Be sure to invest in stackable cookware as well. Several nested sets of measuring cups/spoons and mixing bowls have been developed for the space savvy. Stackable kitchenware can save tons of kitchen storage space, leaving you more room to store the important stuff, like actual food.
5. Wall Shelves
Every empty wall in your new efficiency apartment is a potential storage space if you choose your shelving appropriately. Pre-fabricated shelving and wall storage units are available in most home improvement and department stores. Some have even been designed to increase the storage capacity of so-called “trouble spots,” such as narrow corners.
In an older building with lots of nooks and crannies that aren’t conducive to prefab shelving? Be creative! Pick up some supplies at your local hardware and build your own shelves using appropriately cut planks of wood. Many hardware stores that offer flat wooden planks will also be able to cut them to size for you. Some may do it for free, and some may charge a small fee. Grab some stain or spray paint and your sense of creativity and get to work creating custom shelving units for your new apartment.
6. Reach for the Sky
Small apartments tend to be short on floor space, but they may offer a wealth of unused space over your head. Don’t limit your wall shelving to eye level and below. Installing shelves up towards your apartment’s ceiling can multiply your storage space exponentially. Ceiling-level storage is great for items that you don’t use frequently but aren’t willing to part with just yet. If you’re on the shorter side, you should also invest in a small, foldable stepladder that you can use to access your newly created elevated storage spaces.
7. Hanging Shelves
Once you’ve filled your walls with shelves, try taking a discerning look at the doorways you have available. Over-door storage shelves and racks are available from several retailers, and these types of storage units can be used to hold items such as shoes, hats, and other accessories.
Hanging shelves are also useful in the bathroom, particularly in cramped showers. Hanging a shelf from your showerhead can give you a place to store tons of toiletries. This can be essential in tiny bathrooms that lack shelf or closet space.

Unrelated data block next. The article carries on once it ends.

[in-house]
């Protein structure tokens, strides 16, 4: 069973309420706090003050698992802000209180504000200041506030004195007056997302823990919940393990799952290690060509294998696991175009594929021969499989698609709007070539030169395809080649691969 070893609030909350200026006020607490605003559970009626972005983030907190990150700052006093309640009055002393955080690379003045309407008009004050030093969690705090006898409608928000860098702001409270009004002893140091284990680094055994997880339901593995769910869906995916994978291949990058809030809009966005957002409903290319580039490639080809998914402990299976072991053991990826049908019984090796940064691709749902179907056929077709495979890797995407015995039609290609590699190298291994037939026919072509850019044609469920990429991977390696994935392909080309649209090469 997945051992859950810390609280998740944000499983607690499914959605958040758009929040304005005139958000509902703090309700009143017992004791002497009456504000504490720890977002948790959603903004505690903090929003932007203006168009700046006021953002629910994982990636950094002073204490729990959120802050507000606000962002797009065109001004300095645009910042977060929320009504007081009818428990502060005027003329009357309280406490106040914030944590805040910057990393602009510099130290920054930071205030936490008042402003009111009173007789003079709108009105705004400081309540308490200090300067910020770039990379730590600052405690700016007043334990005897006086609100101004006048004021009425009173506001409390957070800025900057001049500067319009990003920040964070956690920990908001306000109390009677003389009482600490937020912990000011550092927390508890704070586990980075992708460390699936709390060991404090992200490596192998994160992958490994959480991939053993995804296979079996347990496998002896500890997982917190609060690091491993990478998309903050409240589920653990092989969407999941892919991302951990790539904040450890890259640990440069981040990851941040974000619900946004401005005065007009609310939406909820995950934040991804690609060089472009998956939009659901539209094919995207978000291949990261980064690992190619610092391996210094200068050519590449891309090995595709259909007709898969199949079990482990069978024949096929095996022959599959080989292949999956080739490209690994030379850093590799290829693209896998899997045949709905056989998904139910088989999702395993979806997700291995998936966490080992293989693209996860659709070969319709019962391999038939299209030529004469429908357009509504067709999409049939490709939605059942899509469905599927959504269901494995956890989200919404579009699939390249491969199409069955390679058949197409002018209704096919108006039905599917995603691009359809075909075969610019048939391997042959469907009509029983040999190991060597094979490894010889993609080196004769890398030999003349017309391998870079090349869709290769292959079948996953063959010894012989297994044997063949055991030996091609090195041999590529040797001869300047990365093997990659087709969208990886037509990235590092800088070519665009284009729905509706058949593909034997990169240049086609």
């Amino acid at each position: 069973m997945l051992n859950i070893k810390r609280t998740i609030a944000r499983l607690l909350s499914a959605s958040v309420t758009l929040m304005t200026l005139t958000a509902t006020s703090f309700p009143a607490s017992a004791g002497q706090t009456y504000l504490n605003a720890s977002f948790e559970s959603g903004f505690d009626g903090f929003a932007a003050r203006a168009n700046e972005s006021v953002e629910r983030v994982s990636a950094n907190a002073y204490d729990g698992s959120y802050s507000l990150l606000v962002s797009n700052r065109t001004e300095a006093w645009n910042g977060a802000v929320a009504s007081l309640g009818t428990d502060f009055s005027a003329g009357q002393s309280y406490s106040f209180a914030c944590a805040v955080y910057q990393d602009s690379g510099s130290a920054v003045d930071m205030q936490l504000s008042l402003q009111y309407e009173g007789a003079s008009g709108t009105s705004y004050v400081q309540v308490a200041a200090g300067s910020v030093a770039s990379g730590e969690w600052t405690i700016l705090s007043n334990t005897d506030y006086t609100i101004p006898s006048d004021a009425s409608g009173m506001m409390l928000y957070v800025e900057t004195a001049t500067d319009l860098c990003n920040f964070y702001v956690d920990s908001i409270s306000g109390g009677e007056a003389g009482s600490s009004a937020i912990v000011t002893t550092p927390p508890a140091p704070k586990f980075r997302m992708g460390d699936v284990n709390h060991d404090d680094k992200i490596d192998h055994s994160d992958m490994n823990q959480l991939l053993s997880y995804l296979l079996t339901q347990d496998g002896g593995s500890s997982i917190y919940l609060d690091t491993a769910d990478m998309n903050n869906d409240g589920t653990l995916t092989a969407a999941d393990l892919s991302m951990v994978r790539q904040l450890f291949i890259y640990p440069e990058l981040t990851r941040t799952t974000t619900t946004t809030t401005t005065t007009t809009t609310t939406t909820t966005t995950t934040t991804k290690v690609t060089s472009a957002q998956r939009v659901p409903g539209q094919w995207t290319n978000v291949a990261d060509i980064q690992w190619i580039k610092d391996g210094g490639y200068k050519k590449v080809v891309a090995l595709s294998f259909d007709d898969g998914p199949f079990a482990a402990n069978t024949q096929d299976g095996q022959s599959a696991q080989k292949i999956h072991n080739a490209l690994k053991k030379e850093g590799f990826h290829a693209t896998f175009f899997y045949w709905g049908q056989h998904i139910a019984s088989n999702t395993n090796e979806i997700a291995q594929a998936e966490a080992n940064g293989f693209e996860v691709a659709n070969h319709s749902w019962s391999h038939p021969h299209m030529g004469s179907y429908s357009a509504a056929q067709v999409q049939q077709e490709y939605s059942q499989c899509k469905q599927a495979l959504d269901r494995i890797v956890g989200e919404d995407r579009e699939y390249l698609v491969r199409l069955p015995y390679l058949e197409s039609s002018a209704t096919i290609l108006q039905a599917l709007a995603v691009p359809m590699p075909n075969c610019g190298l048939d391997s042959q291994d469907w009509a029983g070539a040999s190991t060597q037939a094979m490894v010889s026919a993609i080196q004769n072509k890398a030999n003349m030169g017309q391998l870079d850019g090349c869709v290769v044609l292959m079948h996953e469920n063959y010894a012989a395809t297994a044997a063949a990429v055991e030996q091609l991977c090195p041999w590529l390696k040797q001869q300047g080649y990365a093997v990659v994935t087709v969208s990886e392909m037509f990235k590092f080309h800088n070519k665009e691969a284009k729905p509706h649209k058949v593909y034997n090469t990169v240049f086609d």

8. Under-shelf Lighting
Rather than wasting precious surface space on lamps, install lighting underneath wall shelves and other overhanging surfaces. Under-shelf lighting is particularly useful in kitchens, studies, and bedrooms. By strategically replacing floor and surface lamps with under-shelf lighting, you can dramatically increase the amount of empty surface space available in your apartment, increasing the perceived sense of spaciousness.
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9. Multi-purpose Furniture
When space is at a premium, taking advantage of multi-function furniture items can free up some much-needed space. Your kitchen table can double as your work desk. Futons can be couches and beds. Maybe you thought your futon days were over the minute you received your college diploma. Instead, you should remind yourself that having both a sofa and a bed in your apartment is better than having only one or the other. Force your furniture to multi-task.
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10. Hang it on the Wall
You’ve maximized your wall space with as many shelves as you can fit comfortably. What now?
Strategically placed hooks and nails!
Hooks are especially useful in the kitchen, where many utensils have been designed with holes specifically for hanging. Consider placing some larger hooks by your door for coats and some smaller hooks for keys. Love your guitar but hate that space-hogging stand you have for it? Hang it on the wall! Be creative, and look for as many wall-hanging opportunities as possible to maximize floor space.